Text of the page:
Thursday, Nov. 16, Snowden fellow Dr. Rivka Neriya-Ben Shahar presented the Snowden lecture in the Hoover Center for Business in room 212. The lecture focused on the responses of Ultra-Orthodox and Old Order Amish women on the Internet.
By gathering research on Lancaster County’s Amish population and their thoughts on the Internet, Shahar compared them to her own country and some of the views expressed there.
Coming from Sapir Academic College in Israel, Shahar always had the dream of coming to America and studying the Amish. Many of her friends and family from her home are Ultra-Orthodox Jewish, and she found the similarities between the two to be fascinating.
In regard to Israel’s Haredi population, Shahar shared that there is an average of 14 years of education among both women and men. She also said that there are approximately seven children per woman and that 68 percent of the women work outside of the home.
In her research of the Old Order Amish, Shahar shared that they mostly lived in North America and Canada. Overall, they were obedient to both their community and church and are well-known for their separation from modern culture.
In her research, most of the differences in the women came from the fact that the Amish only have an average of eight years of education and the same average of children (seven children per woman). The other difference is that the women are stay-at-home moms.
When Amish women hold jobs, they are often school teachers before they are married. Once they marry, the women leave teaching and begin to stay at home and raise their children.
When Shahar asked them about their choice to quit their careers, the women were caught off guard.
“I like how you assume we choose,” one said.
She shared how the Amish are more of a community religion, and they are simply doing their job as a member of the community. Going back to work after raising children is not an option they would think of.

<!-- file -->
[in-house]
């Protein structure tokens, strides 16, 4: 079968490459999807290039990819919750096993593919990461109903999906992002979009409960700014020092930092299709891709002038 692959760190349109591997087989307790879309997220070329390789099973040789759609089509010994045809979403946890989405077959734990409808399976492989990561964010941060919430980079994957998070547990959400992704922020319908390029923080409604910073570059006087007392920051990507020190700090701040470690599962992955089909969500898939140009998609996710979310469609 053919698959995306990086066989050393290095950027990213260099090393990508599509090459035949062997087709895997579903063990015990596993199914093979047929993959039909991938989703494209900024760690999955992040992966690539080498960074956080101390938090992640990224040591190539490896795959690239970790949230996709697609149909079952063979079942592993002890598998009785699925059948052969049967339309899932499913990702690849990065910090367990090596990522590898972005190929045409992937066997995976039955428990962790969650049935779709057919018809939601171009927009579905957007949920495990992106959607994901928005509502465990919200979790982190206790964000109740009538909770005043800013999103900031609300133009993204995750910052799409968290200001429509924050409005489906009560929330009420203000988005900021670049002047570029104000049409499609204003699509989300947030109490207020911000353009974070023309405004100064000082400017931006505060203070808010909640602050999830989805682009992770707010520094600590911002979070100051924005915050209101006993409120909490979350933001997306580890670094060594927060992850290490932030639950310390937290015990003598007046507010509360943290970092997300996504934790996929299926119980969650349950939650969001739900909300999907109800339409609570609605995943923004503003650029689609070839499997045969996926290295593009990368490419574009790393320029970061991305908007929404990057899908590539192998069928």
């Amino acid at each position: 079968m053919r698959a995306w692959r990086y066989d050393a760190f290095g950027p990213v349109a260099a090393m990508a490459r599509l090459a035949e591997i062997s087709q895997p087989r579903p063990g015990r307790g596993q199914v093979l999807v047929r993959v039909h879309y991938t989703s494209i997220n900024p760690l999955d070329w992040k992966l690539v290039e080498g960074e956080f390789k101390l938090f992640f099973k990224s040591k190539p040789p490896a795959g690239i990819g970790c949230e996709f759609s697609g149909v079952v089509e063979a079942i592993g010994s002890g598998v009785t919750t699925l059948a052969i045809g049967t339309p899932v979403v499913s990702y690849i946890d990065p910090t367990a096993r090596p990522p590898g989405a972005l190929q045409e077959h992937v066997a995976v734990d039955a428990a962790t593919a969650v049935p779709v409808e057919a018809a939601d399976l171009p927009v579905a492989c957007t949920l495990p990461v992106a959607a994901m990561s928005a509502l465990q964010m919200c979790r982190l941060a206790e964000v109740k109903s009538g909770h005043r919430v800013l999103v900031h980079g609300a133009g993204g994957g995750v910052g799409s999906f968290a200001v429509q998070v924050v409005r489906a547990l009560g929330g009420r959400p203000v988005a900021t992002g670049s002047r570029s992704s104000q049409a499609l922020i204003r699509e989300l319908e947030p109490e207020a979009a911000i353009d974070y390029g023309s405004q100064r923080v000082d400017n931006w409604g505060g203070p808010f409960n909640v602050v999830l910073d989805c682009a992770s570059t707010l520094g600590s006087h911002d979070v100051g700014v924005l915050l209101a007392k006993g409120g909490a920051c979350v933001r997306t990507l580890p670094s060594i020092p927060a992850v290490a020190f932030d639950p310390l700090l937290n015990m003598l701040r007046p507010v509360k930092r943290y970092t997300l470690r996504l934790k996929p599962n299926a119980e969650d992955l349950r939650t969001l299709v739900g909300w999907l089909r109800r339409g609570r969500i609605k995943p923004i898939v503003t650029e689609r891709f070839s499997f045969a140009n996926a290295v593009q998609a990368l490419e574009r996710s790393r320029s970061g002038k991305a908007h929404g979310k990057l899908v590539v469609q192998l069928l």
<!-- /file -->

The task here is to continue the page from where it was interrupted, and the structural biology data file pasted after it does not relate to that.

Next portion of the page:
“You can’t split your heart,” an Amish woman said.
When beginning this research, Shahar applied to a number of programs to get a grant to come study the Amish in the United States. She first applied to a total of 12 programs and did not receive any of the spots since she did not speak English and had never been to the United States. Eventually, after researching more and working hard to learn English, Shahar received the Fulbright grant, and her husband received a Harvard grant, which allowed them to move their family to the Boston area. Shahar shared she still had a problem, since there were not any Amish people in Boston.
After finding a family to shadow, she was able to convince an Amish neighborhood to participate in the study. She handed out questionnaires, and the answers helped form her research.
When comparing her statistics, Shahar found that only 20 percent of the Amish women had used the Internet, mainly for information or to shop online, while nearly 50 percent of Haredi women had used the Internet. Some of the answers Shahar received about the internet referred to it as a gift of the devil.
“The Amish are not supposed to use the Internet because it brings them closer to the world,” one Amish woman said.
“A blocked Internet is a kosher Internet,” a Haredi woman said.
One thing that amazed Shahar was the fact that, when asked about the influence of new media on the community, Haredi women said it had a bigger impact on the family over themselves. Amish women said it had the same impact on family and on themselves, which led Shahar to connect the fact that they saw themselves as a part of the community over being individuals.
“I never thought about the perception of media being an influence,” junior Megan Stone said. “I didn’t know anything about the Ultra-Orthodox and technology beforehand.”